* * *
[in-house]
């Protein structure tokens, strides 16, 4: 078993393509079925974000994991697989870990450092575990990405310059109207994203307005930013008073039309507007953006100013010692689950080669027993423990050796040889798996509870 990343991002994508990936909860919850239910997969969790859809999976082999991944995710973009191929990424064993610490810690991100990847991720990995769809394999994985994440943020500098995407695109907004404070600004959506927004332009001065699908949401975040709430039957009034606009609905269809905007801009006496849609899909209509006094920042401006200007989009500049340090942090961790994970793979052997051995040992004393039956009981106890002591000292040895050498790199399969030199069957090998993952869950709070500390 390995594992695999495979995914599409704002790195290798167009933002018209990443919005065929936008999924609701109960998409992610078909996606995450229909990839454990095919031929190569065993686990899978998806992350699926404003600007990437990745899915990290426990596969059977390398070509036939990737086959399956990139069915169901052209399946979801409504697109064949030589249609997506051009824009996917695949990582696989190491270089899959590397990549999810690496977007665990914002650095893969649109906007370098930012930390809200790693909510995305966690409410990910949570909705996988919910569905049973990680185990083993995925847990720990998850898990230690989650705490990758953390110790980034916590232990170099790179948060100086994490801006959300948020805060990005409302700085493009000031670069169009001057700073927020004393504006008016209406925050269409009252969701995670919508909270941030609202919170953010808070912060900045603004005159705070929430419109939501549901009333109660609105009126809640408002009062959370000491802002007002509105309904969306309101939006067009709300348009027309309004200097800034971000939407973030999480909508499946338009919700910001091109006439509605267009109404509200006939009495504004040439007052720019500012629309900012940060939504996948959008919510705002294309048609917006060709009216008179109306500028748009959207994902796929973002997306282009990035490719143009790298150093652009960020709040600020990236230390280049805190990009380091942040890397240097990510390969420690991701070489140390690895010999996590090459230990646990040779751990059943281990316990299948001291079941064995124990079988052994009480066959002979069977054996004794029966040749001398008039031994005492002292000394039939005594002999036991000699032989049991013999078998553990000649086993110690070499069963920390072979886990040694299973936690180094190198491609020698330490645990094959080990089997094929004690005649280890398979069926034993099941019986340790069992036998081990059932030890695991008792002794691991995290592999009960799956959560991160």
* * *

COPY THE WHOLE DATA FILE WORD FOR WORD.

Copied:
[in-house]
């Protein structure tokens, strides 16, 4: 078993393509079925974000994991697989870990450092575990990405310059109207994203307005930013008073039309507007953006100013010692689950080669027993423990050796040889798996509870 990343991002994508990936909860919850239910997969969790859809999976082999991944995710973009191929990424064993610490810690991100990847991720990995769809394999994985994440943020500098995407695109907004404070600004959506927004332009001065699908949401975040709430039957009034606009609905269809905007801009006496849609899909209509006094920042401006200007989009500049340090942090961790994970793979052997051995040992004393039956009981106890002591000292040895050498790199399969030199069957090998993952869950709070500390 390995594992695999495979995914599409704002790195290798167009933002018209990443919005065929936008999924609701109960998409992610078909996606995450229909990839454990095919031929190569065993686990899978998806992350699926404003600007990437990745899915990290426990596969059977390398070509036939990737086959399956990139069915169901052209399946979801409504697109064949030589249609997506051009824009996917695949990582696989190491270089899959590397990549999810690496977007665990914002650095893969649109906007370098930012930390809200790693909510995305966690409410990910949570909705996988919910569905049973990680185990083993995925847990720990998850898990230690989650705490990758953390110790980034916590232990170099790179948060100086994490801006959300948020805060990005409302700085493009000031670069169009001057700073927020004393504006008016209406925050269409009252969701995670919508909270941030609202919170953010808070912060900045603004005159705070929430419109939501549901009333109660609105009126809640408002009062959370000491802002007002509105309904969306309101939006067009709300348009027309309004200097800034971000939407973030999480909508499946338009919700910001091109006439509605267009109404509200006939009495504004040439007052720019500012629309900012940060939504996948959008919510705002294309048609917006060709009216008179109306500028748009959207994902796929973002997306282009990035490719143009790298150093652009960020709040600020990236230390280049805190990009380091942040890397240097990510390969420690991701070489140390690895010999996590090459230990646990040779751990059943281990316990299948001291079941064995124990079988052994009480066959002979069977054996004794029966040749001398008039031994005492002292000394039939005594002999036991000699032989049991013999078998553990000649086993110690070499069963920390072979886990040694299973936690180094190198491609020698330490645990094959080990089997094929004690005649280890398979069926034993099941019986340790069992036998081990059932030890695991008792002794691991995290592999009960799956959560991160």